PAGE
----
Las Vegas Sun

March 21, 2019

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Red Cross to honor Oct. 1 heroes at annual awards ceremony

Nevada Highway Patrol Sgt. Shawn Eckert

Edd Lockwood / Red Cross

Nevada Highway Patrol Sgt. Shawn Eckert will be honored at the American Red Cross Everyday Heroes ceremony for his actions during the Oct. 1 mass shooting.

Shawn Eckert was enjoying the evening of Oct. 1 as much as any of the other 22,000 country music fans at the Route 91 Harvest festival.

Eckert, 43, was with his wife listening to Jason Aldean, one of his favorite country music artists, when bullets began raining down on the crowd. A gunman had opened fire from a Strip hotel tower onto the crowd below, resulting in 58 deaths and more than 800 injuries.

While people scrambled for cover, Eckert, a Nevada Highway Patrol sergeant and former member of the Air Force, instinctively started helping people get to safety amid the chaos, including a fellow trooper’s daughter.

“We’re trained for active-shooter situations and when the shots started going off, I just went into work mode,” said Eckert, who was off duty at the time. “Our first priority is to get people to safety, and we don’t really even think about it.”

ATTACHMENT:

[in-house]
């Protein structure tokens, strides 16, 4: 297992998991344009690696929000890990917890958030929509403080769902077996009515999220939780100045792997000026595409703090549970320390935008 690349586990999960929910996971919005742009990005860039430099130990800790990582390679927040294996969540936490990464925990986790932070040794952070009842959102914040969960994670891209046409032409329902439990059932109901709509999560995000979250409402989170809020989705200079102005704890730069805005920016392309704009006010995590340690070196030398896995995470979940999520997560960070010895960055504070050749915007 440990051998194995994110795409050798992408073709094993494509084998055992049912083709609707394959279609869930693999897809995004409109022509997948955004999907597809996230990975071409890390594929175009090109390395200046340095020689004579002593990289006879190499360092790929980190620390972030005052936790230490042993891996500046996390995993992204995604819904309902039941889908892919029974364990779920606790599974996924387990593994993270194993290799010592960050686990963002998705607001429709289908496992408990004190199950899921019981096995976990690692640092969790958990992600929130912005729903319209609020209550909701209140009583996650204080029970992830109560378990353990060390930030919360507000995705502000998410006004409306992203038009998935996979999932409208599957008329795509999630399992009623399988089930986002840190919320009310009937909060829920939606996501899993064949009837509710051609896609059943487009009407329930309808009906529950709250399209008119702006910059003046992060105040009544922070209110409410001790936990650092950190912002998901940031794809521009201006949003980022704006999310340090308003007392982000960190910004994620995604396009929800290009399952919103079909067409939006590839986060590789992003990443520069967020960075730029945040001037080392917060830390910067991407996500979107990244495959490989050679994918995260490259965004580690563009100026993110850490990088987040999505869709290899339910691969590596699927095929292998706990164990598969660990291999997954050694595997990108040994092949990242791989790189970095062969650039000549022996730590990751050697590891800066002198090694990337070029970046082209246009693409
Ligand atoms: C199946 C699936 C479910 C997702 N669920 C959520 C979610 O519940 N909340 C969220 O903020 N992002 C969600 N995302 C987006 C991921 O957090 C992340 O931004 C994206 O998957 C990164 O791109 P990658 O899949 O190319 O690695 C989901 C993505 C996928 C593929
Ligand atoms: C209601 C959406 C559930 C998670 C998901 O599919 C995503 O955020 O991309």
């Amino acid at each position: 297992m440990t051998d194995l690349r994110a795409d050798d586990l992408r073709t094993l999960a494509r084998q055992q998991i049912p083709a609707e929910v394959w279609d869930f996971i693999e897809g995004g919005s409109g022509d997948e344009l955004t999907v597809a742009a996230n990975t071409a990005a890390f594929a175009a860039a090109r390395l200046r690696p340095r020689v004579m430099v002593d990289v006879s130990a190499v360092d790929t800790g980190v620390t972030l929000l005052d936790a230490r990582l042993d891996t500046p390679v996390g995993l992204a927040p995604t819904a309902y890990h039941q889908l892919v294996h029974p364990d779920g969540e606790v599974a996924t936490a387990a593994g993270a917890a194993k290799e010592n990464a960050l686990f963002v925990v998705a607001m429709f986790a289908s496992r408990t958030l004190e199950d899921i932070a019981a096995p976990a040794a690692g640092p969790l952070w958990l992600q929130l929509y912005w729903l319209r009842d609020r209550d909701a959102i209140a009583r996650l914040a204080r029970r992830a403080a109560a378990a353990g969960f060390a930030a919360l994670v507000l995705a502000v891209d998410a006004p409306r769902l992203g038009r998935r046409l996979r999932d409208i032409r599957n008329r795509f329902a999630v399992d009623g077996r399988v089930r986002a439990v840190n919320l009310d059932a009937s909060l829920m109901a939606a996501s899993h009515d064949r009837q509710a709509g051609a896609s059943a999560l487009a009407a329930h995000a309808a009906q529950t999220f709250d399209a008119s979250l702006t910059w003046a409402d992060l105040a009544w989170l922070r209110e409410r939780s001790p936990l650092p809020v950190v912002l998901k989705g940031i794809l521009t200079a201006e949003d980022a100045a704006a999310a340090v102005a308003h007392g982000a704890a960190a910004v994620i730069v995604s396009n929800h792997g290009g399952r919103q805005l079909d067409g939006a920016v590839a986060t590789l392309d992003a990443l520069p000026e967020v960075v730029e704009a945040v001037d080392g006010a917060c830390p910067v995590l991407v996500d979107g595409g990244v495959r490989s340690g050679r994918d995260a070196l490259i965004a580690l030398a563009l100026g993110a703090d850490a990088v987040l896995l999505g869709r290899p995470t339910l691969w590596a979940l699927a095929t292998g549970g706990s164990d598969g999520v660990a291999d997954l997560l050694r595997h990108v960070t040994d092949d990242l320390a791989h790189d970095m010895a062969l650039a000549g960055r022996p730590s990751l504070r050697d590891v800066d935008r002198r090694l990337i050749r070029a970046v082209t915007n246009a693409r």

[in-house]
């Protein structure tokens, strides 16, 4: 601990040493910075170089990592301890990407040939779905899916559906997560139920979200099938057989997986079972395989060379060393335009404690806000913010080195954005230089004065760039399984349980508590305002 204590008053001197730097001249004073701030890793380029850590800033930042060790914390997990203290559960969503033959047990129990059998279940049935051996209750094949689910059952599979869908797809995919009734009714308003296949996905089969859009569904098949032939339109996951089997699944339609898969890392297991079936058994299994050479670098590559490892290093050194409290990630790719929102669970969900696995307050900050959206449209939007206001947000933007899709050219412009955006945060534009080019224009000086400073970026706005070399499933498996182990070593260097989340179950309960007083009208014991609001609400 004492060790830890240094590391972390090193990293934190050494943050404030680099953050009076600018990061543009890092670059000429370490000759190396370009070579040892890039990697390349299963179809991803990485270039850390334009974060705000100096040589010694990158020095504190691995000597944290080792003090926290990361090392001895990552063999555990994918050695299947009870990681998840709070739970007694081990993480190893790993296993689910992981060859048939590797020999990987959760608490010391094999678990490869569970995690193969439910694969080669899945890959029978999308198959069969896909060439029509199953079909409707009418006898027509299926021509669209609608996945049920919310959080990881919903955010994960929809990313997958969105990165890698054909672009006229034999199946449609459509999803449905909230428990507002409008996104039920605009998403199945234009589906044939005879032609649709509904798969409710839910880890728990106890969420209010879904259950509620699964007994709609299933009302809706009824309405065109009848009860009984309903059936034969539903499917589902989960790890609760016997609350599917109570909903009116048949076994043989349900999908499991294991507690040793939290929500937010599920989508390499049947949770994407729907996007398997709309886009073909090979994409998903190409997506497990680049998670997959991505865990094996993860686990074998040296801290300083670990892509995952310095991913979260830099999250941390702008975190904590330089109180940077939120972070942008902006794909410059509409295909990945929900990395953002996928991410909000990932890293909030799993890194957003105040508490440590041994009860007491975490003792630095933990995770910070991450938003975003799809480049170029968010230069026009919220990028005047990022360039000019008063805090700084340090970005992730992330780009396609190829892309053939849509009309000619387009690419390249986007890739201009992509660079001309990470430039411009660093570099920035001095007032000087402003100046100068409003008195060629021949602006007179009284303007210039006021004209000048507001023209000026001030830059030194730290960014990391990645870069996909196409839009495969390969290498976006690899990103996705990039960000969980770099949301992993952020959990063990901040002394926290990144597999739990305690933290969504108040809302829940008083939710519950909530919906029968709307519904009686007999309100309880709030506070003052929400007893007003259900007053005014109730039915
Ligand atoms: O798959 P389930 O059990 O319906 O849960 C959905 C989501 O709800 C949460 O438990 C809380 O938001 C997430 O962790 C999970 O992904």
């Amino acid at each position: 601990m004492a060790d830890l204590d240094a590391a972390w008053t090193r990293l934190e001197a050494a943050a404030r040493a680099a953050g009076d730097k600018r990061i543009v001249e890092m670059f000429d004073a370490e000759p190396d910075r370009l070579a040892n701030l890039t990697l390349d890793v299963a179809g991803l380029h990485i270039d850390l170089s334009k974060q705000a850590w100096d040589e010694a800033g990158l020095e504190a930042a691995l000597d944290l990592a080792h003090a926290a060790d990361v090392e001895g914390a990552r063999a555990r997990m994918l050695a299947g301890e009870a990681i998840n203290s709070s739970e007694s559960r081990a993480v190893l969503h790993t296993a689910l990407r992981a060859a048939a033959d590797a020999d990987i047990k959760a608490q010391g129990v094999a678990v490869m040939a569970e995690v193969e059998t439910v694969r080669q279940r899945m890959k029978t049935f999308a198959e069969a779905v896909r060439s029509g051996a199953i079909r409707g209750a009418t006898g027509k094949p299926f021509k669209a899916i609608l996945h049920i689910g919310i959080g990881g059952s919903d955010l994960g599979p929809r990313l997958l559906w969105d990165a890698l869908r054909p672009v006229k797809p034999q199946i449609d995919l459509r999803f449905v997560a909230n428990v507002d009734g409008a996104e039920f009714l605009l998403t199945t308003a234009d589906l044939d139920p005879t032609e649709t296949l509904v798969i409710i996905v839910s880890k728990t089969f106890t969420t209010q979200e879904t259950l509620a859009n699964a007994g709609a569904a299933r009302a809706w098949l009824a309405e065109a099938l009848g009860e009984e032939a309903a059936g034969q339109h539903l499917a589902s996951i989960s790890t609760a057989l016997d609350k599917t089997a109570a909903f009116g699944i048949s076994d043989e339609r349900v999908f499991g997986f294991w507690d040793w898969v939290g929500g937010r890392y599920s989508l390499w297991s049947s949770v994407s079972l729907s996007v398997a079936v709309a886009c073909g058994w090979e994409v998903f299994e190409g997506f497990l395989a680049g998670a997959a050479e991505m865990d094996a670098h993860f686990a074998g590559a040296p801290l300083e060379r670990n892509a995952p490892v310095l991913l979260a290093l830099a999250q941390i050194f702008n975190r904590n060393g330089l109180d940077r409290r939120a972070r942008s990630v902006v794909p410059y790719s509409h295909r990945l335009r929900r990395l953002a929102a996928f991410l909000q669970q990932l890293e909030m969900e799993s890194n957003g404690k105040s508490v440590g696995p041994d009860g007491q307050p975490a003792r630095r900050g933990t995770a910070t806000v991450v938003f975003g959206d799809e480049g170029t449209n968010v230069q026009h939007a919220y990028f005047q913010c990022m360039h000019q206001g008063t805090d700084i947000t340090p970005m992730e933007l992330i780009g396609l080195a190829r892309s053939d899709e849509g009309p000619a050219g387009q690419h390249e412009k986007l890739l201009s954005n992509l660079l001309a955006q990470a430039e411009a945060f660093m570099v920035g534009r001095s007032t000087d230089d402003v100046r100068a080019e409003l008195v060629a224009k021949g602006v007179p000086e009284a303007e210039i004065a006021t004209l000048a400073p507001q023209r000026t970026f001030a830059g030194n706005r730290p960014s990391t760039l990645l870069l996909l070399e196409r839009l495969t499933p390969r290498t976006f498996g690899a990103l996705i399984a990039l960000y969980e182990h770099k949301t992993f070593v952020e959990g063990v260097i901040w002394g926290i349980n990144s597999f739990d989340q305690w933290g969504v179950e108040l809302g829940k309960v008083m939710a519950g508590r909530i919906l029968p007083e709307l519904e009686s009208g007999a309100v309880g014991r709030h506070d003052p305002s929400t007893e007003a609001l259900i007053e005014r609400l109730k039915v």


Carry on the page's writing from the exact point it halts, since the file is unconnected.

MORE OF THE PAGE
Eckert is one of eight people from the Oct. 1 shooting who will be honored at this year’s American Red Cross Everyday Heroes ceremony. The event is from 7:30 a.m. to 9 a.m. Friday at the Paris.

The annual event, which recognizes “ordinary people who do extraordinary things,” features 13 winners across categories including law enforcement, medical professionals, animal rescue and good Samaritans. Two youth good Samaritan awards were included this year.

Alan Diskin, executive director of the American Red Cross of Southern Nevada, said organizers would have liked to be able to recognize the hundreds of “heroes who came to the aid of those in need” during the Oct. 1 tragedy.

Among those being recognized is Air Force Staff Sgt. Michael Engen, who ignored the gunfire and carried shooting victims to safety. Engen, 26, who was off duty, administered CPR to a person who had stopped breathing.

“I felt like I had to do something,” said Engen, an eight-year veteran of the service. “It was a combined effort, as well, from many other people.”

Eckert said, “We didn’t do this for awards; this is just how we’re trained to react. Honestly, I wish we could have helped more people.”